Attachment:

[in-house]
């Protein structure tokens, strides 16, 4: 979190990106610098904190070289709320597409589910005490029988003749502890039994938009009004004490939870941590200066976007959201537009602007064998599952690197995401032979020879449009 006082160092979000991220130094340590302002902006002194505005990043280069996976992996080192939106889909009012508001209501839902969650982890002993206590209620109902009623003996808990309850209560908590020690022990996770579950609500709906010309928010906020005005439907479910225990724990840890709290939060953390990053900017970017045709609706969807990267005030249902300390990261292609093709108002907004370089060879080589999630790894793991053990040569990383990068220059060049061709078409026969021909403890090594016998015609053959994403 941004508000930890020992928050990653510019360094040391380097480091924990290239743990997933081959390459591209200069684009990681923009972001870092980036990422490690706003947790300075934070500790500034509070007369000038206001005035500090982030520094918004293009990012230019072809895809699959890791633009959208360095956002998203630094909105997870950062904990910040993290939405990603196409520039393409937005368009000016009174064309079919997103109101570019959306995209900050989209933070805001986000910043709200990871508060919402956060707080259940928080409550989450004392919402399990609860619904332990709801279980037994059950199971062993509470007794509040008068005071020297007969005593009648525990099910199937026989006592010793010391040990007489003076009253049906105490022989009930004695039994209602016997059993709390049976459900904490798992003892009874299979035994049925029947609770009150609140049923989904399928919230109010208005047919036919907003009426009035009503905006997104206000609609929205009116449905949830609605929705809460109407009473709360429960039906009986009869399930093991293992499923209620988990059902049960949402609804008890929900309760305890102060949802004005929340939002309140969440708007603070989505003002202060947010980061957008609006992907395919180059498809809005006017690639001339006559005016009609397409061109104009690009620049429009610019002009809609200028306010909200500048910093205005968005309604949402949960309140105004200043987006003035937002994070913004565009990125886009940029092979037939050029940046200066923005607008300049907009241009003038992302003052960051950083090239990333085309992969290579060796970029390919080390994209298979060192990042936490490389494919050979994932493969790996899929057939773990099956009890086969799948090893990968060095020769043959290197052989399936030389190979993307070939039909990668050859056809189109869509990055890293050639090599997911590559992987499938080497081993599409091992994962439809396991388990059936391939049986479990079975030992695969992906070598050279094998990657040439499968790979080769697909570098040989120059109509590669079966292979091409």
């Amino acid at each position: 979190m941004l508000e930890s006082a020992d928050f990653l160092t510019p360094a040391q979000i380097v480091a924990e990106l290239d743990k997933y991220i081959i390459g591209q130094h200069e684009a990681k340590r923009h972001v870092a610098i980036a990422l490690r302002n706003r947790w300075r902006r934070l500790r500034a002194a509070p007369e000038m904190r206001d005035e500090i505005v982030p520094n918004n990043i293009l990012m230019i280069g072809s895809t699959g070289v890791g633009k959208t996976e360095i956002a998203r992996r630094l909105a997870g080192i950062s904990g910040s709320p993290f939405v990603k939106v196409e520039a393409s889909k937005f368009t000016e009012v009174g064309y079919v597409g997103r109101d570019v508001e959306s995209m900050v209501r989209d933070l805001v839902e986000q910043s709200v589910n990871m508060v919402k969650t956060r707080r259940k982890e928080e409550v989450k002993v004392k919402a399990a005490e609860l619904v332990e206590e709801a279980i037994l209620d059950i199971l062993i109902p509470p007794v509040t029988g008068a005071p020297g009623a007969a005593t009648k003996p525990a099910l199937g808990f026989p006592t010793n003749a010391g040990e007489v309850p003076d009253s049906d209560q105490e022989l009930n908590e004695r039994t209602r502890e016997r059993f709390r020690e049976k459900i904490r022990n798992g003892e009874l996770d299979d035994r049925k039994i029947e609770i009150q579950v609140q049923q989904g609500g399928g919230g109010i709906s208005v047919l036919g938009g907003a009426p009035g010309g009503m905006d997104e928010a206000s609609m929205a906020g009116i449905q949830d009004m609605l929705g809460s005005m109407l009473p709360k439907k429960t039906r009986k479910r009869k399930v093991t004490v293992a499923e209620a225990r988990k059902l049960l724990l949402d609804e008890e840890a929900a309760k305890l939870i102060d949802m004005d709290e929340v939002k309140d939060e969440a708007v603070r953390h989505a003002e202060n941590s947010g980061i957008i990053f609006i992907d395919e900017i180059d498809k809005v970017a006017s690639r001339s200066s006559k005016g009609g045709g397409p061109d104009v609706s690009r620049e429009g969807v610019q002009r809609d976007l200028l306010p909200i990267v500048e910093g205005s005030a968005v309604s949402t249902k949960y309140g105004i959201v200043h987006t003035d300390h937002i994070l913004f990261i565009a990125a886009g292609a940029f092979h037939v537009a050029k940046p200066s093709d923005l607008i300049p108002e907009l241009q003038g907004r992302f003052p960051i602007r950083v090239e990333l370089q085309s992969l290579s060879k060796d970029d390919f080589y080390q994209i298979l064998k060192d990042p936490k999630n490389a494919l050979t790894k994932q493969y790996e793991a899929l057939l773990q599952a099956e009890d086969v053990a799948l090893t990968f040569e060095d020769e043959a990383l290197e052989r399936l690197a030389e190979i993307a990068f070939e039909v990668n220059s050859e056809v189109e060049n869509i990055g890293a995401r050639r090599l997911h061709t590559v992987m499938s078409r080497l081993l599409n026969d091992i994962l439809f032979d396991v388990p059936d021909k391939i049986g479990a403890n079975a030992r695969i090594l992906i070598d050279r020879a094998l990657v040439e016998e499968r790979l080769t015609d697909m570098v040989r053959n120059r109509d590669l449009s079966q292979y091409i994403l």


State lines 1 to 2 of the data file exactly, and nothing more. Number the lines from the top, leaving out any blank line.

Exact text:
[in-house]
């Protein structure tokens, strides 16, 4: 979190990106610098904190070289709320597409589910005490029988003749502890039994938009009004004490939870941590200066976007959201537009602007064998599952690197995401032979020879449009 006082160092979000991220130094340590302002902006002194505005990043280069996976992996080192939106889909009012508001209501839902969650982890002993206590209620109902009623003996808990309850209560908590020690022990996770579950609500709906010309928010906020005005439907479910225990724990840890709290939060953390990053900017970017045709609706969807990267005030249902300390990261292609093709108002907004370089060879080589999630790894793991053990040569990383990068220059060049061709078409026969021909403890090594016998015609053959994403 941004508000930890020992928050990653510019360094040391380097480091924990290239743990997933081959390459591209200069684009990681923009972001870092980036990422490690706003947790300075934070500790500034509070007369000038206001005035500090982030520094918004293009990012230019072809895809699959890791633009959208360095956002998203630094909105997870950062904990910040993290939405990603196409520039393409937005368009000016009174064309079919997103109101570019959306995209900050989209933070805001986000910043709200990871508060919402956060707080259940928080409550989450004392919402399990609860619904332990709801279980037994059950199971062993509470007794509040008068005071020297007969005593009648525990099910199937026989006592010793010391040990007489003076009253049906105490022989009930004695039994209602016997059993709390049976459900904490798992003892009874299979035994049925029947609770009150609140049923989904399928919230109010208005047919036919907003009426009035009503905006997104206000609609929205009116449905949830609605929705809460109407009473709360429960039906009986009869399930093991293992499923209620988990059902049960949402609804008890929900309760305890102060949802004005929340939002309140969440708007603070989505003002202060947010980061957008609006992907395919180059498809809005006017690639001339006559005016009609397409061109104009690009620049429009610019002009809609200028306010909200500048910093205005968005309604949402949960309140105004200043987006003035937002994070913004565009990125886009940029092979037939050029940046200066923005607008300049907009241009003038992302003052960051950083090239990333085309992969290579060796970029390919080390994209298979060192990042936490490389494919050979994932493969790996899929057939773990099956009890086969799948090893990968060095020769043959290197052989399936030389190979993307070939039909990668050859056809189109869509990055890293050639090599997911590559992987499938080497081993599409091992994962439809396991388990059936391939049986479990079975030992695969992906070598050279094998990657040439499968790979080769697909570098040989120059109509590669079966292979091409």